Alec Stewart feels plans for a new city-based Twenty20 tournament may not be enough to help counties in debt, and has concerns over how it may affect other formats of the game.
The eight-team event, set to begin in 2020, was outlined by the England and Wales Cricket Board (ECB) last week.
"I'm all for bettering things, but what is it going to look like?" Surrey director of cricket and ex-England skipper Stewart told BBC Sport.
"Even the ECB doesn't know."
The new format is comparable with other high-profile T20 tournaments such as the Indian Premier League (IPL) and Australia's Big Bash League - both of which enjoy huge success and attract most of the world's best limited-overs players, drawing large crowds.
The tournament would involve eight city-based teams, rather than the 18 counties who traditionally contest the main domestic competitions, but counties would be guaranteed payment of £1.3m a year.
In announcing the plans, the ECB said it would help make cricket a part of "mainstream conversation" and "relevant to a whole new audience".
Stewart explained: "My concern, which I know a lot of other counties have - those who might not be able to speak about it because they are not in the same financial position - is that we are being asked to vote on something very soon, when we don't know exactly what we are voting for.
"To be asked to vote on an unknown is a bit dangerous.
"Is it being done for the good of all cricket, or is Test cricket, four-day cricket, 50-over cricket going to become second, third option or fourth option?
"There are a lot of counties in a terrible financial state. This £1.3m a year that helps them - is that enough to save them? I don't know."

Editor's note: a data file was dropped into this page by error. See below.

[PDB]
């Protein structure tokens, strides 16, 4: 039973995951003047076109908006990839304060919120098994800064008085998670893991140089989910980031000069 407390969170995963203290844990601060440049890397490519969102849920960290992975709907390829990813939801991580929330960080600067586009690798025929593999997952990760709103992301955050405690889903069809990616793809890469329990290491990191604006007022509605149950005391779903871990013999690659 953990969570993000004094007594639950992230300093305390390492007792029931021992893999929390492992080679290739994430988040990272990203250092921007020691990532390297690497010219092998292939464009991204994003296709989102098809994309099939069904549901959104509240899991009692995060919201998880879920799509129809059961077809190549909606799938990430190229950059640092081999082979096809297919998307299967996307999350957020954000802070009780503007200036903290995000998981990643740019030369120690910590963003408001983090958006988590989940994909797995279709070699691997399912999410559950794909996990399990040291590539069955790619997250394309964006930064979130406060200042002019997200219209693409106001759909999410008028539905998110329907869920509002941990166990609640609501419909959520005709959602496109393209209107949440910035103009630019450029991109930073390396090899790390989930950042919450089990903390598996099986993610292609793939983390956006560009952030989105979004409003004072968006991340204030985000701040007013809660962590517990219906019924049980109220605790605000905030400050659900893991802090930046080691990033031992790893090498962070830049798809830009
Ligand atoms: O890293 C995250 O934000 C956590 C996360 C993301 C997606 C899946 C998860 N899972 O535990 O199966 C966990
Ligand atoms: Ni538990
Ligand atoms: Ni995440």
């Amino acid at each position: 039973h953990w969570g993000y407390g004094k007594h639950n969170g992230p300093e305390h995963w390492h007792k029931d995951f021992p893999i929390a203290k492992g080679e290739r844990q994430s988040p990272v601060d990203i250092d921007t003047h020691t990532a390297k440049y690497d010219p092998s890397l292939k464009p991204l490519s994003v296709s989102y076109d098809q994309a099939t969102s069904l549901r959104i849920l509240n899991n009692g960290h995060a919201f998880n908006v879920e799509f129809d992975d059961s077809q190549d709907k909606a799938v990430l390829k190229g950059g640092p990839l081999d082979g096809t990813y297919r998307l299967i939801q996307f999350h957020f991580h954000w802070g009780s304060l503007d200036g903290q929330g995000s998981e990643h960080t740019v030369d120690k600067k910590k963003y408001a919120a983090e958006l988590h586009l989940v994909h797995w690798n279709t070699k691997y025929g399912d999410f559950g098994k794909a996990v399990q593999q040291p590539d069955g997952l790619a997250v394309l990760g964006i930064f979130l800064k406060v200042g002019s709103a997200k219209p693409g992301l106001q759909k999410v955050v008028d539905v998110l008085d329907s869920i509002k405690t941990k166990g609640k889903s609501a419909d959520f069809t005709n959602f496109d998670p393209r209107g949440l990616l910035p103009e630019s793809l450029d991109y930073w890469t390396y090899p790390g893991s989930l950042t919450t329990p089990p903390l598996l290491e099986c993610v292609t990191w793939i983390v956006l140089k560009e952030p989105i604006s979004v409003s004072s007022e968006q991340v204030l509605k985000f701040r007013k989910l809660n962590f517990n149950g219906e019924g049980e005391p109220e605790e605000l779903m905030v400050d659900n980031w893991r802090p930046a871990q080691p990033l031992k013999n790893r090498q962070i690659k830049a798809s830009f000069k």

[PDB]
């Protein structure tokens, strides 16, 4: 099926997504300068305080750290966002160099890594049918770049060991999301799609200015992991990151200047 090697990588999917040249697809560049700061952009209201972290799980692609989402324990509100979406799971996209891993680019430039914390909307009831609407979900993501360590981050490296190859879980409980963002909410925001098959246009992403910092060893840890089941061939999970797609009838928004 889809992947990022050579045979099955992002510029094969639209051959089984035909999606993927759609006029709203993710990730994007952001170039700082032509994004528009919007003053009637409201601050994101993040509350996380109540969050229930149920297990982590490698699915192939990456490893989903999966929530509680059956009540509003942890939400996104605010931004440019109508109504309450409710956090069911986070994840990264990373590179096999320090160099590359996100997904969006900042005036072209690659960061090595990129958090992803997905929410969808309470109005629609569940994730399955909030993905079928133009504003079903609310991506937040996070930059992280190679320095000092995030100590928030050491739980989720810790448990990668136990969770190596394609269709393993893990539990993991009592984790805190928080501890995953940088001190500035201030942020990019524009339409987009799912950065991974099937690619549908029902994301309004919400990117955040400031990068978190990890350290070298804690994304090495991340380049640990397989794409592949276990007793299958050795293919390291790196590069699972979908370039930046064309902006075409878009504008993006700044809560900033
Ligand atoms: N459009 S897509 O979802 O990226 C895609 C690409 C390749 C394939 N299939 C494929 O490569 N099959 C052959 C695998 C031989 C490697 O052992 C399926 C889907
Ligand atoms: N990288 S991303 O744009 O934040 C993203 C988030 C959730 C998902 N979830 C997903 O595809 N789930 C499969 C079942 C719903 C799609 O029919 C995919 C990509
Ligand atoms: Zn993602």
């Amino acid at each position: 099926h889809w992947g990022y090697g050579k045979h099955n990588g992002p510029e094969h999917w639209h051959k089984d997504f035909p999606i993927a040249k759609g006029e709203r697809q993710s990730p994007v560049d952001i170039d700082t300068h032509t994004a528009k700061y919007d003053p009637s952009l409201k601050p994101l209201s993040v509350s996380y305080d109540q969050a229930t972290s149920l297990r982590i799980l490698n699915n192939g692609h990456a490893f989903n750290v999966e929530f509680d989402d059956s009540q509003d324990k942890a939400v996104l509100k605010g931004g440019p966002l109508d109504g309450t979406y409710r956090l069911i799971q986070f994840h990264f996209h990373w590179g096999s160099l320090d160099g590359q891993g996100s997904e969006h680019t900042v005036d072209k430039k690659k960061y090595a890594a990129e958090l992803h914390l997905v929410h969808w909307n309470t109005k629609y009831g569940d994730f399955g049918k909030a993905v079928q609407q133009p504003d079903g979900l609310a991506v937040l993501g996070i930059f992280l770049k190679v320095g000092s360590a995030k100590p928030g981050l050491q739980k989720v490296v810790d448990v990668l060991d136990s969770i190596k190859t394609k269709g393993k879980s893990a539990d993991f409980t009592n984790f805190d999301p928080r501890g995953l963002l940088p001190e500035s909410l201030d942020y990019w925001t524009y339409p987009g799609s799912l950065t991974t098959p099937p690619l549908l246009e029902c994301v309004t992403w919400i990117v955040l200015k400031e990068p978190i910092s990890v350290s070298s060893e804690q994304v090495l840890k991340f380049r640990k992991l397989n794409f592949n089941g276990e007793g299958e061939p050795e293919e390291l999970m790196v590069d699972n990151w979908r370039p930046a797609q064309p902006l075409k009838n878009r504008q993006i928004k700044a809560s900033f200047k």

The plans at a glance:
- Eight new teams playing 36 games over a 38-day summer window, with four home games per team
- All games televised, with significant free-to-air exposure
- No scheduling overlap with the existing T20 Blast competition
- An IPL-style play-off system to give more incentive for finishing higher up the league
- A players' draft, with squads of 15 including three overseas players
- Counties guaranteed £1.3m
'The biggest moment in English cricket'
Surrey captain Gareth Batty, who has played 133 domestic T20 matches, said the proposed changes were both "exciting and scary".
"I think of it as going back to the Kerry Packer era. This is the biggest moment certainly in English cricket, if not cricket in the world, since that period," he said.
"I believe that, from a cricket fan point of view, we have to get it right, because if we don't we could be looking at a decade of cricket being put on the back foot.
"So change is good but it's got to be change to make things better than what we've already got and to move the game forward."
Stewart, who appeared in 133 Tests and 170 one-day internationals for England, added: "From a Surrey point of view we don't need it.
"We sell out our T20 home games, so from a purely blinkered Surrey view we would be happy to continue as we are.
"But could the ECB have invested some of this money directly, before going the full hog with a new format, to try and help the financial problems some counties have found themselves in, for example?
"You have to move with the times, and I want this to work, but what damage might there be to the counties' history, too?"